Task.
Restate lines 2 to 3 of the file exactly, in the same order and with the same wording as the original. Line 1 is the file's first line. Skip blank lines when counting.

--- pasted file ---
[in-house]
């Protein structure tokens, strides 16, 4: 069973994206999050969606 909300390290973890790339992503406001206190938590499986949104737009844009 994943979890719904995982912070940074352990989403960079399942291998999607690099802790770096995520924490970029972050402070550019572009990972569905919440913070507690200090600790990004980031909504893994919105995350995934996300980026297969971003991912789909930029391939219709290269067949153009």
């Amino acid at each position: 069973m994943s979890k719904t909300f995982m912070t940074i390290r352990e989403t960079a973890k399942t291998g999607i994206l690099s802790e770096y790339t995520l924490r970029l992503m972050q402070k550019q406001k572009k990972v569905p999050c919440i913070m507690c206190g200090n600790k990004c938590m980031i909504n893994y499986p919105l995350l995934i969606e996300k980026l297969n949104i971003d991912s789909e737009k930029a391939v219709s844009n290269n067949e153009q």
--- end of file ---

């Protein structure tokens, strides 16, 4: 069973994206999050969606 909300390290973890790339992503406001206190938590499986949104737009844009 994943979890719904995982912070940074352990989403960079399942291998999607690099802790770096995520924490970029972050402070550019572009990972569905919440913070507690200090600790990004980031909504893994919105995350995934996300980026297969971003991912789909930029391939219709290269067949153009």
């Amino acid at each position: 069973m994943s979890k719904t909300f995982m912070t940074i390290r352990e989403t960079a973890k399942t291998g999607i994206l690099s802790e770096y790339t995520l924490r970029l992503m972050q402070k550019q406001k572009k990972v569905p999050c919440i913070m507690c206190g200090n600790k990004c938590m980031i909504n893994y499986p919105l995350l995934i969606e996300k980026l297969n949104i971003d991912s789909e737009k930029a391939v219709s844009n290269n067949e153009q």